Is your idea of “looking Latinx” based on stereotypes? You might be surprised by this info.
What’s up with men’s rights advocates? Maybe you’ve read their commentary, and maybe you’ve wanted them to shut the hell up about so-called “men’s oppression.” But is there any truth to what they’re saying? What are their worries, and who are the true champions of gender equality? Let’s get into the concerns, the myths, and the real story behind men’s rights.
When you deny white privilege, you reflect a fundamental misunderstanding about racism. And you also distort and devalue the experience of racism in the US. So let’s examine racism and privilege and get to what’s really going on here. Find out why pointing out privilege and oppression is constructive, not insulting, and how doing so helps the fight for justice.
In the West, many people view Islam as being inherently oppressive towards women and LGBTQIA+ people. Certainly some Muslim people use their religion to validate their prejudices. But as many Muslim feminists have been saying, while Islam has some such oppressive teachings, it more asks for compassion, acceptance, and love from us. Let’s question this monolithic view of Islam that hurts Muslim women and LGBTQIA+ folks and alienates Muslim feminists.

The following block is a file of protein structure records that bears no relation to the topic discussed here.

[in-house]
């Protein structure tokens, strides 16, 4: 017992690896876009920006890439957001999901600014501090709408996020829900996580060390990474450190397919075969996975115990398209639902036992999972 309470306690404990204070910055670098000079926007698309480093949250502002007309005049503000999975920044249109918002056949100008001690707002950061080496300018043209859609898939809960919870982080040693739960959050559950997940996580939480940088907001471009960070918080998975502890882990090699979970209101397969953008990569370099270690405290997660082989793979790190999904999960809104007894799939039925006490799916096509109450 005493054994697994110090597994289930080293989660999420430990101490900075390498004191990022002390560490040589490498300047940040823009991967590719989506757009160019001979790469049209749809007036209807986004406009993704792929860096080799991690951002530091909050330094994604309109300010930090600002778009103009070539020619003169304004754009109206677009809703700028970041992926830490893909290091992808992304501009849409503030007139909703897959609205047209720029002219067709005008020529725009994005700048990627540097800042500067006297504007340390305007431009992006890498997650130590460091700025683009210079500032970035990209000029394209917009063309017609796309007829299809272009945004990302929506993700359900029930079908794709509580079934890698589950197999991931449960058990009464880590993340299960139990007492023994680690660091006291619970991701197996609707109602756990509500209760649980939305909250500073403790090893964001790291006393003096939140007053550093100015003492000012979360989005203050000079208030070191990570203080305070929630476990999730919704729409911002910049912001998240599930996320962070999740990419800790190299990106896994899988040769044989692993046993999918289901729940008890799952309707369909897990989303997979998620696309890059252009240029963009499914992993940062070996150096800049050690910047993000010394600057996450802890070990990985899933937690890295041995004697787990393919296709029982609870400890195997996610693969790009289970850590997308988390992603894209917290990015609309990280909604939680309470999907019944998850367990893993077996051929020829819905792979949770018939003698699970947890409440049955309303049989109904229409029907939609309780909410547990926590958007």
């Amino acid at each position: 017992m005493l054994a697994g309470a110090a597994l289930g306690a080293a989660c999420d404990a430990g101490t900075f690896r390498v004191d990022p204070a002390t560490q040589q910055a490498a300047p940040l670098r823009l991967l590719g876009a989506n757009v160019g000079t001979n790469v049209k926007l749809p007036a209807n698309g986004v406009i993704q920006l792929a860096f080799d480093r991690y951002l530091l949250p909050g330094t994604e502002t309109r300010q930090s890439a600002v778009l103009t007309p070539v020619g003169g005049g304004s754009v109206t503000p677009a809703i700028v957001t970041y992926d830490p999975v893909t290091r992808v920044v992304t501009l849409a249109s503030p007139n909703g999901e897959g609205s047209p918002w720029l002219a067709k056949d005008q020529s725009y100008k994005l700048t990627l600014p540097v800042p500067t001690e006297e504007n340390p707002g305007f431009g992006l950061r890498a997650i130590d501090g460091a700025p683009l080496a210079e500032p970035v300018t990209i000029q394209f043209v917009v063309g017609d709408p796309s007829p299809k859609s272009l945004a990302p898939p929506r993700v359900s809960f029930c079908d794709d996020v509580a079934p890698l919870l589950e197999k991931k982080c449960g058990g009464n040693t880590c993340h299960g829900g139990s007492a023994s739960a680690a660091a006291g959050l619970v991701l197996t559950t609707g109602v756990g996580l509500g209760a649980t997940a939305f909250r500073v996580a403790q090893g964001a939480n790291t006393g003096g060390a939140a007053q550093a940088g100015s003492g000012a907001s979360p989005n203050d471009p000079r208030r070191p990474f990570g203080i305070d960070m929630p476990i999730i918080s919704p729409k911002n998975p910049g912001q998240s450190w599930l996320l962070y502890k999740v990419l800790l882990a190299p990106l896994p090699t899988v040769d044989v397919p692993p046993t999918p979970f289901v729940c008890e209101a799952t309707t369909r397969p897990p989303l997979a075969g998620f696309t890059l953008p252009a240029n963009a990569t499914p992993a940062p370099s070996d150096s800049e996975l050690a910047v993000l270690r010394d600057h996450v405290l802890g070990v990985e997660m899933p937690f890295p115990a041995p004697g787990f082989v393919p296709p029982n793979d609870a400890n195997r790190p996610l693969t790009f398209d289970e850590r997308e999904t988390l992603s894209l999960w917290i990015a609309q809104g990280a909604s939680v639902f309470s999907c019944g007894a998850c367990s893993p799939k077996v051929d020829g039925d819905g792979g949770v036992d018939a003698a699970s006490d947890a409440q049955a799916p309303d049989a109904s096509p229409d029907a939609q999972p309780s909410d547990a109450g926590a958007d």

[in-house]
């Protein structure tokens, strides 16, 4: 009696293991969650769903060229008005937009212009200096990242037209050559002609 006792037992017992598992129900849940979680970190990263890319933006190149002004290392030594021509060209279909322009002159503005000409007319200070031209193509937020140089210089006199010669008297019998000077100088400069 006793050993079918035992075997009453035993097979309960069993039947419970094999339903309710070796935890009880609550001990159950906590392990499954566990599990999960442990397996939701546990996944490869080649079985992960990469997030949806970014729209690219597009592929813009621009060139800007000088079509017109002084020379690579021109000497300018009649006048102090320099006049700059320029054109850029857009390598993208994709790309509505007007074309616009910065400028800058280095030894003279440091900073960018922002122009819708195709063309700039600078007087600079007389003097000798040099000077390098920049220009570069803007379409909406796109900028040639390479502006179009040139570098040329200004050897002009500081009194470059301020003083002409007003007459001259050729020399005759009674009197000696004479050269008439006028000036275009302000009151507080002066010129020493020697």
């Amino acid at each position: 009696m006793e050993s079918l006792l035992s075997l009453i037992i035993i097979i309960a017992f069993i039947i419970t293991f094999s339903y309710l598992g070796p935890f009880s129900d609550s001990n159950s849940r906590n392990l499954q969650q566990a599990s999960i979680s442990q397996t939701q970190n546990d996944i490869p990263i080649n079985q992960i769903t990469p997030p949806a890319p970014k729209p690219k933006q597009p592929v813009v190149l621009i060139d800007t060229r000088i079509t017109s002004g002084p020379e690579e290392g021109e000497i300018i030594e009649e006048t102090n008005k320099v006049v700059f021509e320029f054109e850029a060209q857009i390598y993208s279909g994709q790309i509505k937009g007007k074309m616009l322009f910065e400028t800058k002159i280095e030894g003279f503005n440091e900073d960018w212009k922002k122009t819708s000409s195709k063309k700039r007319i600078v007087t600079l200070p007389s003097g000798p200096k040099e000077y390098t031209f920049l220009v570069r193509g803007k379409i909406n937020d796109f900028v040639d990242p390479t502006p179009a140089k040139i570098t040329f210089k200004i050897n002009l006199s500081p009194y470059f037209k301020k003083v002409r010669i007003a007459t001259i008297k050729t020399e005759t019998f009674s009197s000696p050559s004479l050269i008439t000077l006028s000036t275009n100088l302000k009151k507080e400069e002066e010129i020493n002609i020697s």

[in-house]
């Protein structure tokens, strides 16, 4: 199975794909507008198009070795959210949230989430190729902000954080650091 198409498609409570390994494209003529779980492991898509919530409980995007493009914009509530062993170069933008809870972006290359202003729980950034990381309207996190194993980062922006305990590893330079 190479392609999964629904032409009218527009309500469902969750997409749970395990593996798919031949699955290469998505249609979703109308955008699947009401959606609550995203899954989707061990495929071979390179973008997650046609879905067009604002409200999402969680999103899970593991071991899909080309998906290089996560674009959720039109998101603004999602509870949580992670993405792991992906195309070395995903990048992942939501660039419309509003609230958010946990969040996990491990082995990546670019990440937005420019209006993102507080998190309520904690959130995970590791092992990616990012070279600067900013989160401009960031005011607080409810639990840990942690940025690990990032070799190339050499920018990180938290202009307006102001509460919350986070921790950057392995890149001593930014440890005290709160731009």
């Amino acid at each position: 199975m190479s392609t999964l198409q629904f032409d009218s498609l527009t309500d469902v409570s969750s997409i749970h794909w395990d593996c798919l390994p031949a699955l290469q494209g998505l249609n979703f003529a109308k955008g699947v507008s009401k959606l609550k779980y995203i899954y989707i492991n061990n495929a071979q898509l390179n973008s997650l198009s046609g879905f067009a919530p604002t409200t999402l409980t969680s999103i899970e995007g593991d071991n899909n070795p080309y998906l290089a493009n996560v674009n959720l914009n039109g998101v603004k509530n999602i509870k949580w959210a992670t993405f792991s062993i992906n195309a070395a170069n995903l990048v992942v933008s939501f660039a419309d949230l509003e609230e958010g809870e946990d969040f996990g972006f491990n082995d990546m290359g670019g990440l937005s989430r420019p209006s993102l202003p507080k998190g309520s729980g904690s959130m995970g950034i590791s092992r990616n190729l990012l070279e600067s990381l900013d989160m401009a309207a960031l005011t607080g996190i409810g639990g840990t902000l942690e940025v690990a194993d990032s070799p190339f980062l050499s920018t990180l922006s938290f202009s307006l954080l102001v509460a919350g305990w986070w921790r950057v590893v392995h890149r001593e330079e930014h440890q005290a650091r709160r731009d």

It’s clear that many white people in the United States still don’t understand how fundamentally different life is for people of color. Asserting their own “colorblindness,” most tend to think that racism is limited to organizations like the KKK. But less publicized forms of racism continue to be expressed in everyday ways throughout the US. And it’s a problem.
Being an ally is difficult, especially as a heterosexual cis male. The pressures of (traditional notions of) masculinity and a lifetime of systematic patriarchal training are difficult to overcome. So I have compiled four pieces of advice — based on my own experiences and slip-ups — to help all cis males (myself included) become open feminists and allies.